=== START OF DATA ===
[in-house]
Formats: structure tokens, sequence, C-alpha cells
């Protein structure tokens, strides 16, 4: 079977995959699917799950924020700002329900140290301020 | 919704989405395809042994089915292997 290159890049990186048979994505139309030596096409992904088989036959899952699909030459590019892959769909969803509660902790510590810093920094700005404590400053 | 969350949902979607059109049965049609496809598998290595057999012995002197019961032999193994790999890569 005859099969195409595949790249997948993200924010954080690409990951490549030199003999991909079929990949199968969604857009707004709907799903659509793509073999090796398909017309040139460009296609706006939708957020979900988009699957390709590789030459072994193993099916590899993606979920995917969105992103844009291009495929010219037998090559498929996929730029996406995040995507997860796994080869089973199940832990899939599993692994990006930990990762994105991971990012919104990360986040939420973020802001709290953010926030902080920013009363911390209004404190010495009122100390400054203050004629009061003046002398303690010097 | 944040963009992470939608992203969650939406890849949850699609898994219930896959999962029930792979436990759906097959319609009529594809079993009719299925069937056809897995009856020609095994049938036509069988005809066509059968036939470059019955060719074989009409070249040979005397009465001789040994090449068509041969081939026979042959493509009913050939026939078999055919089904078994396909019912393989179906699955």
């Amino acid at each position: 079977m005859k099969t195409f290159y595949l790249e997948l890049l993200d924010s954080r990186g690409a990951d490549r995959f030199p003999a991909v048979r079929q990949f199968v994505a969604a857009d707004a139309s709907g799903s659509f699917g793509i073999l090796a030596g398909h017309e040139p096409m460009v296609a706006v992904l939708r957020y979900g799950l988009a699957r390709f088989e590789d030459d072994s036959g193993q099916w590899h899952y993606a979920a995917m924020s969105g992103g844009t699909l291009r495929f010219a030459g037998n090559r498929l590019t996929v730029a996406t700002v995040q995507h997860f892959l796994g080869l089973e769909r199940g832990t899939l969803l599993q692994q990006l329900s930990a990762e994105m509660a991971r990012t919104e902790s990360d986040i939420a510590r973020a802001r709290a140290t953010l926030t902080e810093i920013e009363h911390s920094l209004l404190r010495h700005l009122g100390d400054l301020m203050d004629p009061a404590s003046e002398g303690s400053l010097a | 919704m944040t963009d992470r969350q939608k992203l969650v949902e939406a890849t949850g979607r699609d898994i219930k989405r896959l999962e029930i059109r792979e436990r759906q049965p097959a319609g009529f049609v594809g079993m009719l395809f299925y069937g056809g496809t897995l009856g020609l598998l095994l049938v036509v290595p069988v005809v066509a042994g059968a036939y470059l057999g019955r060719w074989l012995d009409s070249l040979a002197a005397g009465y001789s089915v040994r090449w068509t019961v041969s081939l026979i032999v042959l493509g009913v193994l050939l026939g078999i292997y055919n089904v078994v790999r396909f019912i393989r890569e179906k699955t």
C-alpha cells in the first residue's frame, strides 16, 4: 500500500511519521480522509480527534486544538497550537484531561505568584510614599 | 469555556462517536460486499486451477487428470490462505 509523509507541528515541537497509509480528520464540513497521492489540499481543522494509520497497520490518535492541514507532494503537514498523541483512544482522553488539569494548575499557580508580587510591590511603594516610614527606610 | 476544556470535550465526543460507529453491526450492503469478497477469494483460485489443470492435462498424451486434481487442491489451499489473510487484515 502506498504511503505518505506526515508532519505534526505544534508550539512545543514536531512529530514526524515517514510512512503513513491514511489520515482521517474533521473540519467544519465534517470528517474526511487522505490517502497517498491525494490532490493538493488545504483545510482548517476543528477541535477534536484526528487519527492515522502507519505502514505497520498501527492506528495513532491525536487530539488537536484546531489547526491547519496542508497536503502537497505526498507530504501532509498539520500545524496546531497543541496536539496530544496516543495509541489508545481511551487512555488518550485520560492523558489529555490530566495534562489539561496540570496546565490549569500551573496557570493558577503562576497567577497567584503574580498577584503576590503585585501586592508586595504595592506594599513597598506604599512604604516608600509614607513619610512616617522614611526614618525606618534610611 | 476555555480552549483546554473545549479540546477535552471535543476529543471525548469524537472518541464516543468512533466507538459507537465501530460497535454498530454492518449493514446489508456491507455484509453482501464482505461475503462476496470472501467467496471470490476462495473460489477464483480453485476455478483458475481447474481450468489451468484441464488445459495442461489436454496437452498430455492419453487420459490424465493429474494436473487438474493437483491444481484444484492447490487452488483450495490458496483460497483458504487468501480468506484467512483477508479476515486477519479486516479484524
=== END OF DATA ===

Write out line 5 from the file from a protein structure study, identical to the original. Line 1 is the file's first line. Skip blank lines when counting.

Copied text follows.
C-alpha cells in the first residue's frame, strides 16, 4: 500500500511519521480522509480527534486544538497550537484531561505568584510614599 | 469555556462517536460486499486451477487428470490462505 509523509507541528515541537497509509480528520464540513497521492489540499481543522494509520497497520490518535492541514507532494503537514498523541483512544482522553488539569494548575499557580508580587510591590511603594516610614527606610 | 476544556470535550465526543460507529453491526450492503469478497477469494483460485489443470492435462498424451486434481487442491489451499489473510487484515 502506498504511503505518505506526515508532519505534526505544534508550539512545543514536531512529530514526524515517514510512512503513513491514511489520515482521517474533521473540519467544519465534517470528517474526511487522505490517502497517498491525494490532490493538493488545504483545510482548517476543528477541535477534536484526528487519527492515522502507519505502514505497520498501527492506528495513532491525536487530539488537536484546531489547526491547519496542508497536503502537497505526498507530504501532509498539520500545524496546531497543541496536539496530544496516543495509541489508545481511551487512555488518550485520560492523558489529555490530566495534562489539561496540570496546565490549569500551573496557570493558577503562576497567577497567584503574580498577584503576590503585585501586592508586595504595592506594599513597598506604599512604604516608600509614607513619610512616617522614611526614618525606618534610611 | 476555555480552549483546554473545549479540546477535552471535543476529543471525548469524537472518541464516543468512533466507538459507537465501530460497535454498530454492518449493514446489508456491507455484509453482501464482505461475503462476496470472501467467496471470490476462495473460489477464483480453485476455478483458475481447474481450468489451468484441464488445459495442461489436454496437452498430455492419453487420459490424465493429474494436473487438474493437483491444481484444484492447490487452488483450495490458496483460497483458504487468501480468506484467512483477508479476515486477519479486516479484524